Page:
Monday, 4 June 2012

OAuth and Java

Some time ago I was looking for a Java OAuth library in order to help me to develop an OAuth aware server application.
The natural place where to look for those information was the OAuth website that lists about 4 different Java libraries.
The only one I am familiar with is Scribe. Indeed it is a really light, well documented and universally used library to build OAuth clients. It also contains out of the box integration for many well known websites that use OAuth (e.g. Facebook, Twitter, and many more).
Unlikely though Scribe did/does not have any support for OAuth server side (that was my original problem).
After a while a colleague of mine point me out an Apache project called Apache Amber and it turned out it was what I needed :) (Still wonder why Apache Amber is not listed in the OAuth website though).
So the lesson learned is that if you are looking for a simple way to build your OAuth server do not hesitate to use Apache Amber.
Here you can see how easy is to build the Authorization server part.

P.S.

I must admit that I am little biased when I suggest to use Apache Amber since I am one of the committers now

P.P.S.

While the client side part is not as good as Scribe (IMHO) is more than ok. I am working now on some enhancements in order to provide some out of the box integration with known providers (just OAuth 2.0 , differently than Scribe)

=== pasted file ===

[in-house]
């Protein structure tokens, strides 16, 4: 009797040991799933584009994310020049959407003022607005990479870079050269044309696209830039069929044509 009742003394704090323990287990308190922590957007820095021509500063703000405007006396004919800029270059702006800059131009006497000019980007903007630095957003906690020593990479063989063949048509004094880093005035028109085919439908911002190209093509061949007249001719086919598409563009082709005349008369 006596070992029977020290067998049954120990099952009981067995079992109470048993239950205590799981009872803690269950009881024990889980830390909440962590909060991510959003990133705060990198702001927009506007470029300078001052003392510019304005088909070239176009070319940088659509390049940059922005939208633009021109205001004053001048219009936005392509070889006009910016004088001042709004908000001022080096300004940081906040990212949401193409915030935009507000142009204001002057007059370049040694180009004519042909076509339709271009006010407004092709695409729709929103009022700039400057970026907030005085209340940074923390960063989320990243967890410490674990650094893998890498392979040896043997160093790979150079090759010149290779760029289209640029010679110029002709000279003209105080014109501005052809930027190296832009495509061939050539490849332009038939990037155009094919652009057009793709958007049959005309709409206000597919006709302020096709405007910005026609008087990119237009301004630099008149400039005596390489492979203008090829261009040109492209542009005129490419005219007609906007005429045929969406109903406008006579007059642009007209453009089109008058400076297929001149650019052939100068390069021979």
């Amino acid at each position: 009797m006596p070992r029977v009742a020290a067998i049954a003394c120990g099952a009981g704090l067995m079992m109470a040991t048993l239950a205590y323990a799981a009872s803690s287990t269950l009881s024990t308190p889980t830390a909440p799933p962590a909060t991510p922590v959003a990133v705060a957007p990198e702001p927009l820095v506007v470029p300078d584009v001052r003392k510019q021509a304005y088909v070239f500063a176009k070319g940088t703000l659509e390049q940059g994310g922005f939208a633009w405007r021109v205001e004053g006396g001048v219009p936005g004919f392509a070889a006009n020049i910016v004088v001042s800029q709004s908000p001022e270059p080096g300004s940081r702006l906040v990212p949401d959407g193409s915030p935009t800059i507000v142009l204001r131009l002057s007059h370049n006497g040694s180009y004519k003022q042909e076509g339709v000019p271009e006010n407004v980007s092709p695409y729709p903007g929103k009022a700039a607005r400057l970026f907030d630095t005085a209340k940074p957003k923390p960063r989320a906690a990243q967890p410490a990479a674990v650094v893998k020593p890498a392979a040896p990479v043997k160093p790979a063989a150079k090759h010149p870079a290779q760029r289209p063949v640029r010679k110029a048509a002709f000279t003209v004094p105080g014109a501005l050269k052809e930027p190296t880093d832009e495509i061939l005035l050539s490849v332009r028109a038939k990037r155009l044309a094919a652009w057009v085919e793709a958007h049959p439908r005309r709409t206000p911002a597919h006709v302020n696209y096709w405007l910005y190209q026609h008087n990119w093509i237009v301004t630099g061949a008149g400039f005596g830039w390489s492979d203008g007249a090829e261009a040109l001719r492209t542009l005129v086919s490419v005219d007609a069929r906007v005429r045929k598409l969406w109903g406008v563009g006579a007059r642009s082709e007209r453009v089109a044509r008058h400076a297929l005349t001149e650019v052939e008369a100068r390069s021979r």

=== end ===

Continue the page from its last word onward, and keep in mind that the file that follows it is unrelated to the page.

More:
Friday, 1 June 2012

Facebook Logout, CSRF and OAuth 2

According to http://developers.facebook.com/docs/authentication/ in order to programmatically log the user out of Facebook from an OAuth 2 client (single sign-off) is enough to redirect the user to

https://www.facebook.com/logout.php?
    next=YOUR_REDIRECT_URL
   &access_token=USER_ACCESS_TOKEN

This would require a valid access token and a valid redirect url.
Alternatively this can be achieved client side by calling FB.logout() .
In practice though there is a third (obviously not documented) unofficial way to achieve the same.
It is the case indeed that the standard log out form of Facebook suffer from CSRF.
Indeed while posting to http://www.facebook.com/logout.php the related form uses a field,  fb_dtsg, that is supposed to be an anti-CSRF token, however it is not verified properly/at all. Removing this field still resulted in successful logout!

According to Facebook (I have been in touch with them about this) this is not a security issue though (primarily because the lack of same-origin enforcement on setting and clearing cookies).

Here some collected thoughts from the Google security team about this topic : http://www.google.com/about/corporate/company/rewardprogram.html#logout-forgery
 https://sites.google.com/site/bughunteruniversity/nonvuln/logout-xsrf